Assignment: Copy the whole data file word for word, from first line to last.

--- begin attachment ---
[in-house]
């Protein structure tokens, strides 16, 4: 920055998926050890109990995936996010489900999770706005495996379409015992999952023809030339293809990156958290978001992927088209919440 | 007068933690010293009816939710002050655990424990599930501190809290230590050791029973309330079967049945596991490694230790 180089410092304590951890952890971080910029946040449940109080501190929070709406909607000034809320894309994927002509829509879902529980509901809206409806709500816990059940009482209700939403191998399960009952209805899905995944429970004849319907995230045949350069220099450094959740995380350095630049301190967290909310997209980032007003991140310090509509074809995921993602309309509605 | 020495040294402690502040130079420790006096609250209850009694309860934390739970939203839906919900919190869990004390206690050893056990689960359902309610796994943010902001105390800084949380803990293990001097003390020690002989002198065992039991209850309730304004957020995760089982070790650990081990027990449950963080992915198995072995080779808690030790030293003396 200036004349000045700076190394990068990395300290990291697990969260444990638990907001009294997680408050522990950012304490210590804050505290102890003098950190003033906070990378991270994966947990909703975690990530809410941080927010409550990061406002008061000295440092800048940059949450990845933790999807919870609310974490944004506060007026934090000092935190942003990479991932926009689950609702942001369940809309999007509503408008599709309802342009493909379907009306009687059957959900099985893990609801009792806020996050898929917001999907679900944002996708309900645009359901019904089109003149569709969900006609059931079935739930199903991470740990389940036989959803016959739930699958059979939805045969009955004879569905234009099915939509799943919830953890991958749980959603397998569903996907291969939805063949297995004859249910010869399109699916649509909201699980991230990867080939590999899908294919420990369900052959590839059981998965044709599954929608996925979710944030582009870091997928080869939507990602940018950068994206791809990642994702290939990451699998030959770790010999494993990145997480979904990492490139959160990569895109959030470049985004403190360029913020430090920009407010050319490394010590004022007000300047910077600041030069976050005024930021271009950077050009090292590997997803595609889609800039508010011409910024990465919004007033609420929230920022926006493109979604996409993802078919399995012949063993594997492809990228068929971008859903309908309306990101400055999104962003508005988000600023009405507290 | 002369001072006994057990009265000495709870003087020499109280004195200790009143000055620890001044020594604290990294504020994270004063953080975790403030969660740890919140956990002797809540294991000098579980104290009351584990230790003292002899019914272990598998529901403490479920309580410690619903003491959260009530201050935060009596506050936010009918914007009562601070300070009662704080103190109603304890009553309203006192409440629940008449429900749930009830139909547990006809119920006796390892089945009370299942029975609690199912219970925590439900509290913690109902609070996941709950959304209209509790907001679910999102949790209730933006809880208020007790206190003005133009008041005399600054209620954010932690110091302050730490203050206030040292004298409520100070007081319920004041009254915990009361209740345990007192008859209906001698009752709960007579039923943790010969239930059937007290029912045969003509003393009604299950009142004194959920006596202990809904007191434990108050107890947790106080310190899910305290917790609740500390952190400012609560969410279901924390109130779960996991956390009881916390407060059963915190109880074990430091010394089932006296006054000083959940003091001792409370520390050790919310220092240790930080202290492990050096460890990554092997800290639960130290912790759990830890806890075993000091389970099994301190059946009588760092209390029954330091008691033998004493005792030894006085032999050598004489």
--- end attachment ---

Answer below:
[in-house]
């Protein structure tokens, strides 16, 4: 920055998926050890109990995936996010489900999770706005495996379409015992999952023809030339293809990156958290978001992927088209919440 | 007068933690010293009816939710002050655990424990599930501190809290230590050791029973309330079967049945596991490694230790 180089410092304590951890952890971080910029946040449940109080501190929070709406909607000034809320894309994927002509829509879902529980509901809206409806709500816990059940009482209700939403191998399960009952209805899905995944429970004849319907995230045949350069220099450094959740995380350095630049301190967290909310997209980032007003991140310090509509074809995921993602309309509605 | 020495040294402690502040130079420790006096609250209850009694309860934390739970939203839906919900919190869990004390206690050893056990689960359902309610796994943010902001105390800084949380803990293990001097003390020690002989002198065992039991209850309730304004957020995760089982070790650990081990027990449950963080992915198995072995080779808690030790030293003396 200036004349000045700076190394990068990395300290990291697990969260444990638990907001009294997680408050522990950012304490210590804050505290102890003098950190003033906070990378991270994966947990909703975690990530809410941080927010409550990061406002008061000295440092800048940059949450990845933790999807919870609310974490944004506060007026934090000092935190942003990479991932926009689950609702942001369940809309999007509503408008599709309802342009493909379907009306009687059957959900099985893990609801009792806020996050898929917001999907679900944002996708309900645009359901019904089109003149569709969900006609059931079935739930199903991470740990389940036989959803016959739930699958059979939805045969009955004879569905234009099915939509799943919830953890991958749980959603397998569903996907291969939805063949297995004859249910010869399109699916649509909201699980991230990867080939590999899908294919420990369900052959590839059981998965044709599954929608996925979710944030582009870091997928080869939507990602940018950068994206791809990642994702290939990451699998030959770790010999494993990145997480979904990492490139959160990569895109959030470049985004403190360029913020430090920009407010050319490394010590004022007000300047910077600041030069976050005024930021271009950077050009090292590997997803595609889609800039508010011409910024990465919004007033609420929230920022926006493109979604996409993802078919399995012949063993594997492809990228068929971008859903309908309306990101400055999104962003508005988000600023009405507290 | 002369001072006994057990009265000495709870003087020499109280004195200790009143000055620890001044020594604290990294504020994270004063953080975790403030969660740890919140956990002797809540294991000098579980104290009351584990230790003292002899019914272990598998529901403490479920309580410690619903003491959260009530201050935060009596506050936010009918914007009562601070300070009662704080103190109603304890009553309203006192409440629940008449429900749930009830139909547990006809119920006796390892089945009370299942029975609690199912219970925590439900509290913690109902609070996941709950959304209209509790907001679910999102949790209730933006809880208020007790206190003005133009008041005399600054209620954010932690110091302050730490203050206030040292004298409520100070007081319920004041009254915990009361209740345990007192008859209906001698009752709960007579039923943790010969239930059937007290029912045969003509003393009604299950009142004194959920006596202990809904007191434990108050107890947790106080310190899910305290917790609740500390952190400012609560969410279901924390109130779960996991956390009881916390407060059963915190109880074990430091010394089932006296006054000083959940003091001792409370520390050790919310220092240790930080202290492990050096460890990554092997800290639960130290912790759990830890806890075993000091389970099994301190059946009588760092209390029954330091008691033998004493005792030894006085032999050598004489």